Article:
IHC was assessed on 5μm tissue sections from the same tissue block used for mutation testing and VE1 V600E specific antigen (Spring Bioscience, Pleasanton, CA, USA) diluted at 1/50 was used as previously described [14]. All process was automated using BenchMark Ultra (Ventana, Meylan, France). Briefly, staining procedures included sample deparaffinization using EasyPrep (Roche Diganostics), drying at 72°C for 15 minutes, pretreatment with cell conditioning 1 pH 8 (Roche Diagnostics) for 52 minutes and incubation with the primary antibody at 42°C for 44 minutes. Antibody incubation was followed by counterstaining with one drop of hematoxylin for 12 minutes and one drop of bluing reagent for 4 minutes. For chromogenic detection, OptiView DAB IHC Detection Kit (Roche Molecular Diagnostics) was used as previously described [15, 16]. Slides were finally washed using detergent and mounted for observation. Two BRAF V600E-positive and one BRAF V600E-negative malignant melanoma confirmed samples were used as controls. Each run also contained buffer with no primary antibody as negative control. Staining scoring was finally assessed by a pathologist considering granulocytoplasmic intensity (Fig 2). Staining was defined as 0+ staining intensity when comparable to negative BRAF V600E-negative control sample. Low, moderate and strong cytoplasmic staining intensities were defined as 1+, 2+ and 3+, respectively. All scoring were assessed blinded to other outcomes.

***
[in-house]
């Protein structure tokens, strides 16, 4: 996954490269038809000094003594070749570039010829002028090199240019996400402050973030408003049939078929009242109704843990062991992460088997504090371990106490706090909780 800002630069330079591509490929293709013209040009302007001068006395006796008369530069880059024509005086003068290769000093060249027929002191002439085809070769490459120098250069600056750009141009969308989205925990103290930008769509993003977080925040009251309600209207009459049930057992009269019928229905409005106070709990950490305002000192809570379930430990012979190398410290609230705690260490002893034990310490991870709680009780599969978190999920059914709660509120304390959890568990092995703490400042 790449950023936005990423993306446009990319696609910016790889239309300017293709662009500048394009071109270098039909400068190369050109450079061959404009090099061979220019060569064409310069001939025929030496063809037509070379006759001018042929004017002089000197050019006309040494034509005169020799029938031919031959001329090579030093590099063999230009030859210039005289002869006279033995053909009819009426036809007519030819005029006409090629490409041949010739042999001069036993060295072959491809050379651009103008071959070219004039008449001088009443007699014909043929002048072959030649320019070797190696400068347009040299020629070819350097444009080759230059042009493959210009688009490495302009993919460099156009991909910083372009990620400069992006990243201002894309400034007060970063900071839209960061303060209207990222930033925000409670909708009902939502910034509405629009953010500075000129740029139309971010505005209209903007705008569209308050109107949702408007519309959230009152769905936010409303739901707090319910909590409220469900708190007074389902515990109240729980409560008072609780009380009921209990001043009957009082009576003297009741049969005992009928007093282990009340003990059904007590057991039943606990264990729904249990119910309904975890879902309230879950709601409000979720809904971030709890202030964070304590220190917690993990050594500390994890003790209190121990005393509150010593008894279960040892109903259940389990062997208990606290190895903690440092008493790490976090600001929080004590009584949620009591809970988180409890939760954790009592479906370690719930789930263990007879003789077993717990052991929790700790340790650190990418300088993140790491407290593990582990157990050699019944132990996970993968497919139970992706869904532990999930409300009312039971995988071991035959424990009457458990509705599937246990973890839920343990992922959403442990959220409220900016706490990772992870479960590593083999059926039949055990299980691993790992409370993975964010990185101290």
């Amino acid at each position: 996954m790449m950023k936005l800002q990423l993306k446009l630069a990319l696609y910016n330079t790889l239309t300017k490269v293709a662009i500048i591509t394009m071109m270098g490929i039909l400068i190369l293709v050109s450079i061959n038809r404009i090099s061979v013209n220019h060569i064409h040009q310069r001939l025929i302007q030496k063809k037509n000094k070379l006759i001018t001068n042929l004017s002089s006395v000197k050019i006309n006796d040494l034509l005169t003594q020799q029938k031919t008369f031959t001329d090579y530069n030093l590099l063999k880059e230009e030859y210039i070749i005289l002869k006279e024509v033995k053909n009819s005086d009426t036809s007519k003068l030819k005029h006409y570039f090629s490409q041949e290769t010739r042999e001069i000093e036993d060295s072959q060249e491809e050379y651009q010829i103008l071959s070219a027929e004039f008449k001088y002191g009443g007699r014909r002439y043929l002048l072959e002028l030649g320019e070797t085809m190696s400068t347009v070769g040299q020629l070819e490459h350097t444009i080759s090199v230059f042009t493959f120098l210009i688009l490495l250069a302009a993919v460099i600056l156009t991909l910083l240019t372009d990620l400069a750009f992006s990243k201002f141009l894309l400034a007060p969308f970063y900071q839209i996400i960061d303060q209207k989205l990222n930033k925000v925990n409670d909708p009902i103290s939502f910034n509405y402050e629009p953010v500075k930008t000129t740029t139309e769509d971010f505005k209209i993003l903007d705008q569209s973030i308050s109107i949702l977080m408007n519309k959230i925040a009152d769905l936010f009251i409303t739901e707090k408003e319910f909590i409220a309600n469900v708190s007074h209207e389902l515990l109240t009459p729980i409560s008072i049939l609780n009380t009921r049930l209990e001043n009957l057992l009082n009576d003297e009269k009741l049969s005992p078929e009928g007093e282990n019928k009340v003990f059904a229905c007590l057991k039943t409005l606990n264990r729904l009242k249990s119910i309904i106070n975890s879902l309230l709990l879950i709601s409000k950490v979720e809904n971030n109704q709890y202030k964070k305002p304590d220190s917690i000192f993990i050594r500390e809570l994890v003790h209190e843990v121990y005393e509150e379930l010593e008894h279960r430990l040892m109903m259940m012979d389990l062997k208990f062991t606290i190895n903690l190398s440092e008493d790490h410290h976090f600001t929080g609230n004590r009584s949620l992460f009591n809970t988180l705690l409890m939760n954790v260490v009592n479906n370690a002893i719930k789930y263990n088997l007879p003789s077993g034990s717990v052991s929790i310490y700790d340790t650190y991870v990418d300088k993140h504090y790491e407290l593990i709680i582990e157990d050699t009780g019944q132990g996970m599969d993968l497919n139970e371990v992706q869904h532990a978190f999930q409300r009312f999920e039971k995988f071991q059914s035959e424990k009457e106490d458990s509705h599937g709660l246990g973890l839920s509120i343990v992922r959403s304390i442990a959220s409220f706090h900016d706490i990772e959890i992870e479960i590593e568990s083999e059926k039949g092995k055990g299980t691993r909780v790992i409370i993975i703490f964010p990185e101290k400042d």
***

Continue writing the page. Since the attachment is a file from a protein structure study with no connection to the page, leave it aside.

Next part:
thumbnail
Fig 2. Immunohistochemistry staining according to BRAF mutational status.

No signal can be observed in BRAF wild-type sample (A), but medium (B) to strong signal (C) is observed in samples presenting a BRAF V600E mutation.

https://doi.org/10.1371/journal.pone.0153576.g002

Statistical analysis

Qualitative parameters were described by frequency and percentage. Specificity (Sp), sensitivity (Se), positive predictive value (PPV) and negative predictive value (NPV) were calculated using NGS as the reference standard.

Statistical analysis was performed using SAS software (SAS Institute, Cary, NC 25513; version 9.2).

Results

All samples were processed using the 5 assays and provided interpretable results in all cases. Mutations on BRAF were found in 28 (47.5%), 29 (49.2%), 31 (52.5%), 29 (49.2%) and 27 (45.8%) samples with HRM, RT-ASA, NGS, IdyllaTM and IHC respectively (Table 2). Twenty-six (81.2%) samples were found bearing a c.1799T>A (p.Val600Glu) mutation, three (9.4%) with a c. 1798_1799delinsAA (p.Val600Lys) mutation and one with c.1789_1790delinsTC (p.Leu597Ser) mutation. Two samples were found bearing complex mutations. NGS data suggest that sample #40 contains 3 different tumoral clones: one clone bearing c.1796C>T (p.Thr599Ile) mutation, one clone bearing c.1799T>A (p.Val600Glu) mutation and one clone bearing both mutations. Sample #49 also bears a complex mutation c.1797delinsTACT (p.Tthr599delinsThrThr). Mutations details are presented in Table 3.